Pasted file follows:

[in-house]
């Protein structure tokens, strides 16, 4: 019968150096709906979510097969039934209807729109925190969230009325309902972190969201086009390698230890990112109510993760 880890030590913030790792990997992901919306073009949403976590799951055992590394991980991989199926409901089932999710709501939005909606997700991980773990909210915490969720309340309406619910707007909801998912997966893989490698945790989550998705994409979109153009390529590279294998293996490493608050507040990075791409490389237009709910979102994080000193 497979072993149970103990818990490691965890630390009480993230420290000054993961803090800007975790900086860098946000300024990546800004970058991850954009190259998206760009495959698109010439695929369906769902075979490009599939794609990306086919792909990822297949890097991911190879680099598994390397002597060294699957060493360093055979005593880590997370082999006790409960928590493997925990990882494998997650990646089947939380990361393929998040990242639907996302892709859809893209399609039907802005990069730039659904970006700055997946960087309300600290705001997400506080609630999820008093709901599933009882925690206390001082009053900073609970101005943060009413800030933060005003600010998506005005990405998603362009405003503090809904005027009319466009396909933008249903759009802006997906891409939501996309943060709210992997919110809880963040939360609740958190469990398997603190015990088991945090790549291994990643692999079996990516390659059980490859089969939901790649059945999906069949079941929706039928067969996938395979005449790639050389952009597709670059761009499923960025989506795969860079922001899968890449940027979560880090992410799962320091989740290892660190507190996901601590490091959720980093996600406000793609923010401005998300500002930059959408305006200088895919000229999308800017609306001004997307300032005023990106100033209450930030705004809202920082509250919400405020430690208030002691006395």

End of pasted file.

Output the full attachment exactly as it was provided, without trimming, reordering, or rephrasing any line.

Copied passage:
[in-house]
């Protein structure tokens, strides 16, 4: 019968150096709906979510097969039934209807729109925190969230009325309902972190969201086009390698230890990112109510993760 880890030590913030790792990997992901919306073009949403976590799951055992590394991980991989199926409901089932999710709501939005909606997700991980773990909210915490969720309340309406619910707007909801998912997966893989490698945790989550998705994409979109153009390529590279294998293996490493608050507040990075791409490389237009709910979102994080000193 497979072993149970103990818990490691965890630390009480993230420290000054993961803090800007975790900086860098946000300024990546800004970058991850954009190259998206760009495959698109010439695929369906769902075979490009599939794609990306086919792909990822297949890097991911190879680099598994390397002597060294699957060493360093055979005593880590997370082999006790409960928590493997925990990882494998997650990646089947939380990361393929998040990242639907996302892709859809893209399609039907802005990069730039659904970006700055997946960087309300600290705001997400506080609630999820008093709901599933009882925690206390001082009053900073609970101005943060009413800030933060005003600010998506005005990405998603362009405003503090809904005027009319466009396909933008249903759009802006997906891409939501996309943060709210992997919110809880963040939360609740958190469990398997603190015990088991945090790549291994990643692999079996990516390659059980490859089969939901790649059945999906069949079941929706039928067969996938395979005449790639050389952009597709670059761009499923960025989506795969860079922001899968890449940027979560880090992410799962320091989740290892660190507190996901601590490091959720980093996600406000793609923010401005998300500002930059959408305006200088895919000229999308800017609306001004997307300032005023990106100033209450930030705004809202920082509250919400405020430690208030002691006395």